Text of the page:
Source | LinkedIn | Patrick Leddin, Ph.D.
Over the last several years, I have asked recent graduates from Vanderbilt University to tell me what behaviors have been helpful to them as they start their careers. After listening to the feedback from dozens upon dozens of young professionals, five behaviors have come up more often than others as key to ‘getting it right’.
Let’s face it, joining a new workplace at any age can be daunting!
Although simple, and seemingly straightforward, these 5 things are often forgotten or overlooked in the rush of beginning a new role. By practicing and applying these skills, you will help yourself quickly become a standout among your peers.
1. Write follow up emails
Everyone likes to be appreciated and acknowledged, so it’s safe to assume that your clients, peers, and managers will be happy to receive follow-up emails. However, workplace inboxes are constantly flooded with information and requests. Keep follow-up emails brief and to the point, even including the purpose of the email in the subject line (i.e. “Response Requested: Follow Up Action Items from Today’s Meeting”). Let your reader know within the first sentence if a response or follow-up work is required on their end.
2. Answer the phone promptly and correctly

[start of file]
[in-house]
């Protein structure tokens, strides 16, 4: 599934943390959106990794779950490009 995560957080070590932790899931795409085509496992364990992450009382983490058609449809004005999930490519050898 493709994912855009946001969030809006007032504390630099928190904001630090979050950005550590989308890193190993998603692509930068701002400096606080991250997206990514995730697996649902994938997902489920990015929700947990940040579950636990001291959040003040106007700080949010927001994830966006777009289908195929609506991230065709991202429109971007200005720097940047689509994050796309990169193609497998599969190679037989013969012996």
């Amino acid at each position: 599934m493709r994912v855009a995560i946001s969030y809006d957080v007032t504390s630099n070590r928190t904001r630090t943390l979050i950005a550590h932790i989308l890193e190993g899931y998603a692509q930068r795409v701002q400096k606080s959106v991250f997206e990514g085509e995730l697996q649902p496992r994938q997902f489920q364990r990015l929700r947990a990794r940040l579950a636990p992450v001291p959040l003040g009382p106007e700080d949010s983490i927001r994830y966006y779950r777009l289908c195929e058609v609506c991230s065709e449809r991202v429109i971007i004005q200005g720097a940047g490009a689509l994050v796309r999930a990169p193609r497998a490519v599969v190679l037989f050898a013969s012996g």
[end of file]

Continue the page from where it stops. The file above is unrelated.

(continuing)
No doubt at some point you have fumbled through an awkward phone call, whether it was a wrong number or odd request. Keep yourself from being that person, by always answering your phone promptly and correctly. Shy away from lengthy monologues (unless required by your organization.) State your name and organization upfront and allow the caller time to respond to you. For example, “Thank you for calling Spot-On Leaders. This is Jack.”
3. Dress to impress
In the day and age of coffee shop workplaces and sit/stand desks, it can be hard to know what to wear in your new office. Don’t be afraid to ask for clarification on company dress code. Trust us, whoever hired you will want you to show up looking your best as you are a direct reflection of him or her. For some workplaces, “casual” may still mean button downs and dress shoes, while for others it may be flip flops and shorts. Never be afraid to ask your recruiter and then verify with your co-workers.